If we accept this view, the temple of Sol lay north of the campus Agrippae. Here, on the east side of the Corso between the Via S. Claudio and the Via Frattina, have been found tufa and peperino walls, granite columns and other architectural remains4 (for those found under the church of S. Silvestro in Capite, see PT 62), and a drawing of Palladio, of the sixteenth century (BC 1894, pls. XII‑XIV), represents a building on this site which consists of two adjacent enclosures running north and south. One of these has apsidal ends and is 90.50 metres p493long and 42.70 wide; the other is rectangular and 126 metres long and 86.38 wide. These enclosures occupy the space from the Piazza S. Silvestro to the Via Borgognona, and are identified with porticus templi Solis (v. supra) (Toeb. 108‑112), while the temple itself is supposed to have extended further north, although no traces of any sort have been found north of the Via Frattina; cf. Pl. 476, 492.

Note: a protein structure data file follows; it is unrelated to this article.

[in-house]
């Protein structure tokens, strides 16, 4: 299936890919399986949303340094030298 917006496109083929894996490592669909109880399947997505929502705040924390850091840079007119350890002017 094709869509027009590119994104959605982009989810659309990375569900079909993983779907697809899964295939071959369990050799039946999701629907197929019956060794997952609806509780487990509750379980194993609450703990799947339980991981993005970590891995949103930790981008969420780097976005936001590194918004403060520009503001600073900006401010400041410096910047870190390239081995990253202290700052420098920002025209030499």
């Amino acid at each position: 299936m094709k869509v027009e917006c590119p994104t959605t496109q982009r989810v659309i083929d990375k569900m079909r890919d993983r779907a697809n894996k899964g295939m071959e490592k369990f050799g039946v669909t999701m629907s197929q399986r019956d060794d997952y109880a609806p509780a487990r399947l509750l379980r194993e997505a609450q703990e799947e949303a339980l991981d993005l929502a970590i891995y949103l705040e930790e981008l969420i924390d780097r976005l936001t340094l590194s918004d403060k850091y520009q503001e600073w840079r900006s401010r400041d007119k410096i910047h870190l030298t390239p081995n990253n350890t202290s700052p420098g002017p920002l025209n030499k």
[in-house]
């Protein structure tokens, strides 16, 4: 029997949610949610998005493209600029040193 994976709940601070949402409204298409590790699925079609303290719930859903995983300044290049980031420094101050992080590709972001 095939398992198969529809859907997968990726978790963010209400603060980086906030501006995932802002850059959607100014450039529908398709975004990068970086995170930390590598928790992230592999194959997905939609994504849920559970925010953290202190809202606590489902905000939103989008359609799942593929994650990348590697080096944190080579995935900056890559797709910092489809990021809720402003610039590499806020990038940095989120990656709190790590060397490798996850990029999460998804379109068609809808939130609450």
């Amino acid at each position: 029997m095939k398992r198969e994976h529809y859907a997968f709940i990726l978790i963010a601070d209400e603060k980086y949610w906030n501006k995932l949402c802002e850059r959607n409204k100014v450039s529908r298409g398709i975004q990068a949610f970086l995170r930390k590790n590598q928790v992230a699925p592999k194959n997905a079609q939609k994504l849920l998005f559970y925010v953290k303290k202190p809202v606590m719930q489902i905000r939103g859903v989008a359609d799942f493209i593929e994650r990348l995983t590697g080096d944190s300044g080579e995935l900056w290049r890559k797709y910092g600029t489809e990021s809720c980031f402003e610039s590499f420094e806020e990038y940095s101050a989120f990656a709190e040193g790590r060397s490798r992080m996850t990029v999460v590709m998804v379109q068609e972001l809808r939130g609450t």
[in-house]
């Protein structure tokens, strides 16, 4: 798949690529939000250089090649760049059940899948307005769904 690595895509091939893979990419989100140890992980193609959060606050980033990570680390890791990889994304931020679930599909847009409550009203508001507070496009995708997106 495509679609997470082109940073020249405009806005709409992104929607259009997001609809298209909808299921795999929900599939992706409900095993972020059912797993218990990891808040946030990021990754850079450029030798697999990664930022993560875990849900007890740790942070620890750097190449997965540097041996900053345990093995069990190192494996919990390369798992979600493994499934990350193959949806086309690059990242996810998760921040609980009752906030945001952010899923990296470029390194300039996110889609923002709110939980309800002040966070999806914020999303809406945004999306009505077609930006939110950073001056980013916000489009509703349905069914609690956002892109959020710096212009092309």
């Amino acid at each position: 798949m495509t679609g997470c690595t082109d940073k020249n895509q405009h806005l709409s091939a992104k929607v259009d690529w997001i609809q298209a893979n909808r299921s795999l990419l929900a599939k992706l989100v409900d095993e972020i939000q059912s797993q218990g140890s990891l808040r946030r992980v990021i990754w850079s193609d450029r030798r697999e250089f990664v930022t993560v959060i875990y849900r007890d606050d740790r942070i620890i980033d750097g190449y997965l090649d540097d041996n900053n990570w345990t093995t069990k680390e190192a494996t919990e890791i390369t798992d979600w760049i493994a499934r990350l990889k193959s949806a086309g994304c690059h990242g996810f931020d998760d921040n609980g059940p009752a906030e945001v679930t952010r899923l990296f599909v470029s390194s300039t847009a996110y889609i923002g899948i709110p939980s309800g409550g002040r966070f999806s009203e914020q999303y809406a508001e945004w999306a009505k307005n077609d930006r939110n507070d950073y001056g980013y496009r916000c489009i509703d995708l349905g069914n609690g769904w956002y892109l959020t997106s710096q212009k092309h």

The Authors' Notes:

1 The Castra Urbana (q.v.); cf. Forum Suarium.

2 His plan is the only one that is trustworthy.

3 Add Meded. Nederl. Hist. Inst. VII.1927, 89‑92.

4 It has recently been asserted that they cannot be later than about 230 A.D. (Zeitschr. f. Gesch. d. Archit. VIII. (1924), 73). The two porphyry columns in the Vatican library with two pairs of emperors embracing were certainly in the choir chapel of Sixtus IV in S. Peter's, and, according to Albertini, De Mirabilibus (1515), 84, came from the thermae of Domitian, which he, like his contemporaries, placed near S. Silvestro in Capite (ib. 21v.v: cf. BC 1894, 296, 297).


Thayer's Note:

a The porticus in 35.3 rests on an emendation of the manuscript text, q.v.